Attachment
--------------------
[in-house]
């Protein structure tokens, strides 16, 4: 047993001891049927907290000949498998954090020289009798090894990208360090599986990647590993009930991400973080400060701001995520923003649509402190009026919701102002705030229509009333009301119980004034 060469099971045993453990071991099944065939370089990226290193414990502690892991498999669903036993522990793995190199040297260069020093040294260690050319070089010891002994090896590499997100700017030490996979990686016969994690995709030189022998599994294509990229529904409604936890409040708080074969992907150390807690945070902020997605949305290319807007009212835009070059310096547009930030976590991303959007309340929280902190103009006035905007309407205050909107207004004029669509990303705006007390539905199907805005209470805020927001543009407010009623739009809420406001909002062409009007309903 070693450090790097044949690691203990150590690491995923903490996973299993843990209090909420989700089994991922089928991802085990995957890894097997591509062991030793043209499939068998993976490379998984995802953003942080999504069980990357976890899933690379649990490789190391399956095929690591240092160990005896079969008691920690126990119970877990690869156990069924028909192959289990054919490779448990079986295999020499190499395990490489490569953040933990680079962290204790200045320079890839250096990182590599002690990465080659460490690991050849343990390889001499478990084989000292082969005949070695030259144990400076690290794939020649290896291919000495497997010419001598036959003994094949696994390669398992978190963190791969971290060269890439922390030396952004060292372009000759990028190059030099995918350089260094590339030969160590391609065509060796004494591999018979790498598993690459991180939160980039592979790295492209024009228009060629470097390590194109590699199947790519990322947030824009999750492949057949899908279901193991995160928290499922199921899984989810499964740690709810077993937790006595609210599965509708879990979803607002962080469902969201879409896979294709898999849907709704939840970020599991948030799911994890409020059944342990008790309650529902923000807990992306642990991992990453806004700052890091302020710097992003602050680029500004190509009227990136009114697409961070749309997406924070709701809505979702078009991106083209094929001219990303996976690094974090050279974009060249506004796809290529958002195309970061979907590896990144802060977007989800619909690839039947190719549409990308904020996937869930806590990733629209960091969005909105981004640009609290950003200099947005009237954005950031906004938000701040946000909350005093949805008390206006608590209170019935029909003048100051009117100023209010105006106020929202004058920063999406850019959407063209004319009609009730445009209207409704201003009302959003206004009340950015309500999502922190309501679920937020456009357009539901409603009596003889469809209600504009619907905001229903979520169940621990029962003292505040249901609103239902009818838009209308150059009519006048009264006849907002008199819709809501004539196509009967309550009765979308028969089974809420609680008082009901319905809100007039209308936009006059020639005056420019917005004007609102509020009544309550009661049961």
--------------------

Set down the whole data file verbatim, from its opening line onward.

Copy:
[in-house]
């Protein structure tokens, strides 16, 4: 047993001891049927907290000949498998954090020289009798090894990208360090599986990647590993009930991400973080400060701001995520923003649509402190009026919701102002705030229509009333009301119980004034 060469099971045993453990071991099944065939370089990226290193414990502690892991498999669903036993522990793995190199040297260069020093040294260690050319070089010891002994090896590499997100700017030490996979990686016969994690995709030189022998599994294509990229529904409604936890409040708080074969992907150390807690945070902020997605949305290319807007009212835009070059310096547009930030976590991303959007309340929280902190103009006035905007309407205050909107207004004029669509990303705006007390539905199907805005209470805020927001543009407010009623739009809420406001909002062409009007309903 070693450090790097044949690691203990150590690491995923903490996973299993843990209090909420989700089994991922089928991802085990995957890894097997591509062991030793043209499939068998993976490379998984995802953003942080999504069980990357976890899933690379649990490789190391399956095929690591240092160990005896079969008691920690126990119970877990690869156990069924028909192959289990054919490779448990079986295999020499190499395990490489490569953040933990680079962290204790200045320079890839250096990182590599002690990465080659460490690991050849343990390889001499478990084989000292082969005949070695030259144990400076690290794939020649290896291919000495497997010419001598036959003994094949696994390669398992978190963190791969971290060269890439922390030396952004060292372009000759990028190059030099995918350089260094590339030969160590391609065509060796004494591999018979790498598993690459991180939160980039592979790295492209024009228009060629470097390590194109590699199947790519990322947030824009999750492949057949899908279901193991995160928290499922199921899984989810499964740690709810077993937790006595609210599965509708879990979803607002962080469902969201879409896979294709898999849907709704939840970020599991948030799911994890409020059944342990008790309650529902923000807990992306642990991992990453806004700052890091302020710097992003602050680029500004190509009227990136009114697409961070749309997406924070709701809505979702078009991106083209094929001219990303996976690094974090050279974009060249506004796809290529958002195309970061979907590896990144802060977007989800619909690839039947190719549409990308904020996937869930806590990733629209960091969005909105981004640009609290950003200099947005009237954005950031906004938000701040946000909350005093949805008390206006608590209170019935029909003048100051009117100023209010105006106020929202004058920063999406850019959407063209004319009609009730445009209207409704201003009302959003206004009340950015309500999502922190309501679920937020456009357009539901409603009596003889469809209600504009619907905001229903979520169940621990029962003292505040249901609103239902009818838009209308150059009519006048009264006849907002008199819709809501004539196509009967309550009765979308028969089974809420609680008082009901319905809100007039209308936009006059020639005056420019917005004007609102509020009544309550009661049961």